A photograph obtained by Fairfax of the speech, which was delivered at an event celebrating the 63-year reign of Queen Elizabeth II, revealed that it began with "I would like to start by acknowledging the traditional owner of this land: the Crown."
Linda Burney has responded by saying the remarks have "no place in modern Australia".
The Deputy Opposition Leader and spokeswoman on Aboriginal Affairs called out the comment on her Facebook page on Monday.
"The First Australians have been custodians of this land for over 40,000 years. Jokes like these have no place in modern Australia - and certainly not at a government sanctioned event,” she wrote.
The black-tie dinner was held in the private dining room of Don Harwin, the President of the NSW Legislative Council to raise funds for the Australia Youth Trust and was attended by NSW politicians.
Ms Burney told the Sydney Morning Herald: "Recognition and acknowledgment of country has become an important part of cultural protocol in Australia. Comments like these display appalling ignorance and crude insensitivity."
"Jokes like these have no place in modern Australia - and certainly not at a government sanctioned event"
Mr Harwin refused to reveal the identity of the speechmaker but claimed that the person was attempting to be "humorous". He added that it would have been better if the joke was left unsaid.
Conservative commentator Andrew Bolt later weighed into the mix by posting an excerpt of the original article on his Telegraph blog stating ‘If the Liberals apologise for this, too, I give up.’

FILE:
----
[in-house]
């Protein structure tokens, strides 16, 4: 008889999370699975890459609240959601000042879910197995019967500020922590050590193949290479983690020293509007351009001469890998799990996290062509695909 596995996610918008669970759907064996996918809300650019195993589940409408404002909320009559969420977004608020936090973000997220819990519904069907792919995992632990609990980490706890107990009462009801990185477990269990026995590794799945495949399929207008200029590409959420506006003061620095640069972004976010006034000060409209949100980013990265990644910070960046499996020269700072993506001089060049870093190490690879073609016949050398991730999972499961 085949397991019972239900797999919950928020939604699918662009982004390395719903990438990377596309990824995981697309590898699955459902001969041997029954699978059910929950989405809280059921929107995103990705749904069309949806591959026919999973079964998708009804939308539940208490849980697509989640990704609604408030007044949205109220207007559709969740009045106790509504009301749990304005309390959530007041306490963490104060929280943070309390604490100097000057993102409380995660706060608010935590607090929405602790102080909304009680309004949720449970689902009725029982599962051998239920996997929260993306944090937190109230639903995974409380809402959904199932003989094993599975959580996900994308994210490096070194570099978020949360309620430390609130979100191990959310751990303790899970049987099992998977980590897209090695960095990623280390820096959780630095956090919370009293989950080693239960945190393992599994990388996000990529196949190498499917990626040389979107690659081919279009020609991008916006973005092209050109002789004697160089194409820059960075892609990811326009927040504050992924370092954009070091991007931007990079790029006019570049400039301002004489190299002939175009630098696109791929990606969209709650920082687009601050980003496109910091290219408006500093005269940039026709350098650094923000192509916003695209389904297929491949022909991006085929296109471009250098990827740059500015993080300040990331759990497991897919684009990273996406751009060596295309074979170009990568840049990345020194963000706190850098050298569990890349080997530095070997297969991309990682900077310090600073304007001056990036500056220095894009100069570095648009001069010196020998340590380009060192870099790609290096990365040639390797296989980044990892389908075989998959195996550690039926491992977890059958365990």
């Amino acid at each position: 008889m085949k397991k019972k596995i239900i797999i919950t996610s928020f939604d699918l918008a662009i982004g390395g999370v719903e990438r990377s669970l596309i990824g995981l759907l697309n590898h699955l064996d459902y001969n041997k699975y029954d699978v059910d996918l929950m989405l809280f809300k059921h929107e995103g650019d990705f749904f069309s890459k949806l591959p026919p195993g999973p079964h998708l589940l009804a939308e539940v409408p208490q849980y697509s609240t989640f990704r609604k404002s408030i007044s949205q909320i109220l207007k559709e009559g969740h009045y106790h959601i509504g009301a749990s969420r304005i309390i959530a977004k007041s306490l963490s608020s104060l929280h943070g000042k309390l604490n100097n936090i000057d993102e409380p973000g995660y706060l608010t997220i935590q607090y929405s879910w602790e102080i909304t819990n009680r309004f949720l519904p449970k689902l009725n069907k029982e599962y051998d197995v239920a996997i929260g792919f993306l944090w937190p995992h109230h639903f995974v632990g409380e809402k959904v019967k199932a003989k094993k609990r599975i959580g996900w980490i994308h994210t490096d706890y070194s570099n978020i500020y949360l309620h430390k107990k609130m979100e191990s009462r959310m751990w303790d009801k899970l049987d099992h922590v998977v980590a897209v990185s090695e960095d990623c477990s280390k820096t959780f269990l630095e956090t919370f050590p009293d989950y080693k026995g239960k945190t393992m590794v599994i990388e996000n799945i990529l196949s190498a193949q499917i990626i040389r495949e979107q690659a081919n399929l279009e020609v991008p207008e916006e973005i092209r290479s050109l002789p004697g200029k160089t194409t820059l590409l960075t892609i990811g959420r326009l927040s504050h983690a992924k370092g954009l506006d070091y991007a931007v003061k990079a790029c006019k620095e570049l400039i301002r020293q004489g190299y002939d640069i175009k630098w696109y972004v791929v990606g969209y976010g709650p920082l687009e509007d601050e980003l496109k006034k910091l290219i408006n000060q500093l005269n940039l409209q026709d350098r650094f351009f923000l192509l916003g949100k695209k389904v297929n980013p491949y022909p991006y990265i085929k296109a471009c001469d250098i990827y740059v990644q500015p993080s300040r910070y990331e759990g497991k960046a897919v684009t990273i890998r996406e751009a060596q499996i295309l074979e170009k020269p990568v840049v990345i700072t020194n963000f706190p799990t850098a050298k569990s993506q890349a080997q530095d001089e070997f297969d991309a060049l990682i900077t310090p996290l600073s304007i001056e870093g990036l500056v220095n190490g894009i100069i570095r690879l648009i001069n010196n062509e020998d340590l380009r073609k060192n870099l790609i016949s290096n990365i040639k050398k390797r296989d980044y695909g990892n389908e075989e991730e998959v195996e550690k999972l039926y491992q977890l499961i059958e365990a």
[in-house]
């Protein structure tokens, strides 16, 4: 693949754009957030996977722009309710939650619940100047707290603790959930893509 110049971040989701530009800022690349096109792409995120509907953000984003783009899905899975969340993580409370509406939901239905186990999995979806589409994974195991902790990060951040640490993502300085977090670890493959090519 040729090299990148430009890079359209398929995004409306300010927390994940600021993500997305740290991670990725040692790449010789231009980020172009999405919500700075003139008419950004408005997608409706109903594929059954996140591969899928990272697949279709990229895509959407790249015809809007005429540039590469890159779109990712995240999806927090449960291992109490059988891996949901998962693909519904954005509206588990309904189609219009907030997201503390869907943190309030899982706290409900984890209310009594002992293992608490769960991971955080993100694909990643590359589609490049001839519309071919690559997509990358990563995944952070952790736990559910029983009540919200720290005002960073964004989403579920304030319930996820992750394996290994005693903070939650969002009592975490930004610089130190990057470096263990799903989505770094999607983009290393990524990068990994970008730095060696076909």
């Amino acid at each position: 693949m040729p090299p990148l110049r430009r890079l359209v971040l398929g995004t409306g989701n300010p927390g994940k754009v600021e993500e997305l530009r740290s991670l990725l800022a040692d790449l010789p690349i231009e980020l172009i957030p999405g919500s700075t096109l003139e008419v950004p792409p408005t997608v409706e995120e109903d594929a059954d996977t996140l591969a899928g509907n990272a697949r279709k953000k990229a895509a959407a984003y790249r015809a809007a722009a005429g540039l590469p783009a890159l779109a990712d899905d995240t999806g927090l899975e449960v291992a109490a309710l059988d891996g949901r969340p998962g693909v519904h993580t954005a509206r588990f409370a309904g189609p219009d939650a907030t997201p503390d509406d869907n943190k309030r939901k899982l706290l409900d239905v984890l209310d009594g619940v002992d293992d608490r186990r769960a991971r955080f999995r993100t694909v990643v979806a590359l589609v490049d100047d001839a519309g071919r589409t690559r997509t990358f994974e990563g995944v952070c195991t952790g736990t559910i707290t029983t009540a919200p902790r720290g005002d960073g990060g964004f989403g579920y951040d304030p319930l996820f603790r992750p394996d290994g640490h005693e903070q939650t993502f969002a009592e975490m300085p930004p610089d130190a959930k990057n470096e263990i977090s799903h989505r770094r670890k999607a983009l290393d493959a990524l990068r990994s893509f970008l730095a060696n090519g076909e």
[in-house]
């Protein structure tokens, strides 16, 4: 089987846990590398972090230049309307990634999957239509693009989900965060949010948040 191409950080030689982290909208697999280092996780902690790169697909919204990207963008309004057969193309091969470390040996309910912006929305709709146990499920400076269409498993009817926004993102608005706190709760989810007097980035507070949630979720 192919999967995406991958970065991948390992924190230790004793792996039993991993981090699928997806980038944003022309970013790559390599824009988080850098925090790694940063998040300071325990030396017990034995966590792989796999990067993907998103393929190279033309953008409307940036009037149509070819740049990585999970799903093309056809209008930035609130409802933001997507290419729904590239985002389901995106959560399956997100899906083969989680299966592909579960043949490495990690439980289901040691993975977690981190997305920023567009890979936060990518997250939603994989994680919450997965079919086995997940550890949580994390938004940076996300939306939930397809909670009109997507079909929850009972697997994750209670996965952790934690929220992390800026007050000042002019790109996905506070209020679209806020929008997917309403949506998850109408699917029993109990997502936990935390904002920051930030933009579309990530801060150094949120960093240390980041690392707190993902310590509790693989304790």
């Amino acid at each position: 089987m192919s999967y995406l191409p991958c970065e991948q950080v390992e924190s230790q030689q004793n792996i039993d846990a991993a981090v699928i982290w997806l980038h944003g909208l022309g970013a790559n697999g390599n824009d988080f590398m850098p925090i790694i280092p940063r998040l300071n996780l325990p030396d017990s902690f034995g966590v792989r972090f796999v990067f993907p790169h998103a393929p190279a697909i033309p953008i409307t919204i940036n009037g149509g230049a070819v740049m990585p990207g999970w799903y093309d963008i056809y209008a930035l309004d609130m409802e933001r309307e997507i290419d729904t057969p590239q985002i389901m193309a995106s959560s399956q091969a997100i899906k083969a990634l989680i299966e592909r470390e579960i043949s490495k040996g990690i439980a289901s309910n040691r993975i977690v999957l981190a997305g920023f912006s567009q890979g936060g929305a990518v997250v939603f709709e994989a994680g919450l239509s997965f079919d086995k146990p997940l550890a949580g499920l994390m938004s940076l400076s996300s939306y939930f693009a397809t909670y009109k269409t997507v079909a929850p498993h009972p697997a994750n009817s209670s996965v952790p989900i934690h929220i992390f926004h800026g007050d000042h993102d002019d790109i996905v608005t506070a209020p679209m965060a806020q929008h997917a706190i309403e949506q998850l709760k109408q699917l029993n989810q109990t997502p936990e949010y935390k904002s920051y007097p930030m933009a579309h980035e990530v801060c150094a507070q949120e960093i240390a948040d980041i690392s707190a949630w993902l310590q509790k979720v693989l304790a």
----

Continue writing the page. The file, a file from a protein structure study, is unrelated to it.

He recently came under fire for saying that Adam Goodes should admit he was wrong for standing up to the racial slur by a thirteen year old in order to end the booing controversy that has haunted him during AFL games in 2015.
What is 'Acknowledgement of Country'?
Acknowledgement of country was first introduced to the opening of parliament in 2008. It is an official protocol that is conducted at many private and public events across the country.
In place of a Welcome to Country by an elder from the local community, an acknowledgement is conducted by the wider Australian society to recognise Indigenous Australians as the traditional owners of the land and acknowledge their contributions both past and present.
Though Acknowledgement of Country is not without its critics, 60 percent of surveyed Australians thought that Aboriginal ownership of the land should be acknowledged at welcoming ceremonies, as reported by Fairfax.